Olivie Blake marries an extremely pulpy plot with smart and nimble writing in her debut fantasy, The Atlas Six.

Several years ago, in Ford’s Theatre Museum in Washington, D.C., I found myself staring at the Deringer pistol that John Wilkes Booth used to assassinate President Abraham Lincoln. I stood there, transfixed, amazed that this small, surprisingly delicate and decorative weapon could change the course of American history. I felt similarly mesmerized as I devoured the 480 pages of Karen Joy Fowler’s triumph of a historical novel, Booth. I was torn by conflicting urges: to race ahead to see what happens next, or to read slowly and savor Fowler’s exquisite language and fascinating rendering of the various members of this legendary American family.

Many readers will begin Booth with the basic knowledge that John Wilkes Booth came from a famous theatrical family, but it’s unlikely that they’ll know just how celebrated and fascinating the Booths were, or that their lives were full of drama well before John Wilkes picked up that pistol. Think of Louisa May Alcott and her storied New England upbringing, and then pivot to something darker.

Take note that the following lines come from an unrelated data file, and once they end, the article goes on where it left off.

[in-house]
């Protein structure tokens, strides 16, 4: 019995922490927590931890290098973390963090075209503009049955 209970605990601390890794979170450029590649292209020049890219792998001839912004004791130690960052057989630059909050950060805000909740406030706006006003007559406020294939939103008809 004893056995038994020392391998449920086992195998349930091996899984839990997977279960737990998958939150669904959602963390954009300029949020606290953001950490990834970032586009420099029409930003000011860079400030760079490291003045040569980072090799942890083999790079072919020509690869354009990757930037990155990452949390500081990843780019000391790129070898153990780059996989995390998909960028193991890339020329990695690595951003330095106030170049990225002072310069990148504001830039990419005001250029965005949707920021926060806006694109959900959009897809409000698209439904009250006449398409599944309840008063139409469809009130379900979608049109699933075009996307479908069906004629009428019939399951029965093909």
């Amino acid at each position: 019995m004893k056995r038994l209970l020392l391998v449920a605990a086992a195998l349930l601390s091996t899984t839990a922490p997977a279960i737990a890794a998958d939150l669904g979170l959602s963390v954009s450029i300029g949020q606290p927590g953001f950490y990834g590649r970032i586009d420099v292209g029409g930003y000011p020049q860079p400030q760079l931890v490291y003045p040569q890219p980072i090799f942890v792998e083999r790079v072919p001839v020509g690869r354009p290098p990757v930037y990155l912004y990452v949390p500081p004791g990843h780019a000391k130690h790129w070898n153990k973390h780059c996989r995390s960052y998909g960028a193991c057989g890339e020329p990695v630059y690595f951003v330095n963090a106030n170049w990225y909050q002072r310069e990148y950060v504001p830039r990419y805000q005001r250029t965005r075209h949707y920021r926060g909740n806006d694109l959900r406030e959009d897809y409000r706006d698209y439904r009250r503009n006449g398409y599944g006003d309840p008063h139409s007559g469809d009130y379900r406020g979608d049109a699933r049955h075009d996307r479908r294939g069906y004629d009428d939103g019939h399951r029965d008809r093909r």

Fowler has previously written several short stories about the Booths and explains in an author’s note that she decided to write about them in novel form “during one of our American spates of horrific mass shootings.” She wondered about “their own culpability, all the if-onlys” and “what happens to love when the person you love is a monster.”

The Booths’ lives play out on their 150 acres of farmland in Bel Air, Maryland, in a mixture of 19th-century horror and family drama. John Wilkes was born in 1838, the ninth of 10 children, four of whom would die before reaching adulthood. They faced poverty, hunger and disease while patriarch Junius Booth, a famous Shakespearian actor, was on tour much of the year. He was an alcoholic with deep, dark secrets, which Fowler hints at with one simple sentence early on: “A secret family moves into the secret cabin.”

The story is told primarily by three of John Wilkes’ siblings—Rosalie, Edwin and Asia—all of whom are equally fascinating and well voiced. Early scenes narrated by Rosalie are particularly powerful and memorable. Fowler includes short passages about Lincoln and his family, ratcheting up the tension of what’s to come. With a master’s touch, she also incorporates vital depictions of racism through the lives of an enslaved family that works on the Booth farm, and shows how the issue of enslavement divides the Booth family through the years.